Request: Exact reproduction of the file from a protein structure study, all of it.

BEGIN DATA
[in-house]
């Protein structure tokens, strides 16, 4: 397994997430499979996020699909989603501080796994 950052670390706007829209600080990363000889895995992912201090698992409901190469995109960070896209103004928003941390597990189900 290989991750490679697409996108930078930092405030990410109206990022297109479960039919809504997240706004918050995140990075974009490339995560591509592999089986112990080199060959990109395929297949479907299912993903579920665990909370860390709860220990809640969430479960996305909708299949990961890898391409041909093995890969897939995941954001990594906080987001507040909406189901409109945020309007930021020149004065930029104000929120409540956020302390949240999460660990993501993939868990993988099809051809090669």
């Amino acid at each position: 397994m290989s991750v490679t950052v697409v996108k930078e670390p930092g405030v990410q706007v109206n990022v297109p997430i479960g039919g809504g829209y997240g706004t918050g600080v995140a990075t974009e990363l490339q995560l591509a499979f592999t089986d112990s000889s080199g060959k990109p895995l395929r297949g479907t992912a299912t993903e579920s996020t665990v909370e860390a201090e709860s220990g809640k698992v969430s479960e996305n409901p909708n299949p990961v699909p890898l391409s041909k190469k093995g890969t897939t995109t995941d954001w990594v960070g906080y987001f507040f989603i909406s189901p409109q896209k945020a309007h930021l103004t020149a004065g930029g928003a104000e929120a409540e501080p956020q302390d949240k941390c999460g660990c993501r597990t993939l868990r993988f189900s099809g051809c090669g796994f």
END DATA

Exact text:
[in-house]
């Protein structure tokens, strides 16, 4: 397994997430499979996020699909989603501080796994 950052670390706007829209600080990363000889895995992912201090698992409901190469995109960070896209103004928003941390597990189900 290989991750490679697409996108930078930092405030990410109206990022297109479960039919809504997240706004918050995140990075974009490339995560591509592999089986112990080199060959990109395929297949479907299912993903579920665990909370860390709860220990809640969430479960996305909708299949990961890898391409041909093995890969897939995941954001990594906080987001507040909406189901409109945020309007930021020149004065930029104000929120409540956020302390949240999460660990993501993939868990993988099809051809090669």
């Amino acid at each position: 397994m290989s991750v490679t950052v697409v996108k930078e670390p930092g405030v990410q706007v109206n990022v297109p997430i479960g039919g809504g829209y997240g706004t918050g600080v995140a990075t974009e990363l490339q995560l591509a499979f592999t089986d112990s000889s080199g060959k990109p895995l395929r297949g479907t992912a299912t993903e579920s996020t665990v909370e860390a201090e709860s220990g809640k698992v969430s479960e996305n409901p909708n299949p990961v699909p890898l391409s041909k190469k093995g890969t897939t995109t995941d954001w990594v960070g906080y987001f507040f989603i909406s189901p409109q896209k945020a309007h930021l103004t020149a004065g930029g928003a104000e929120a409540e501080p956020q302390d949240k941390c999460g660990c993501r597990t993939l868990r993988f189900s099809g051809c090669g796994f």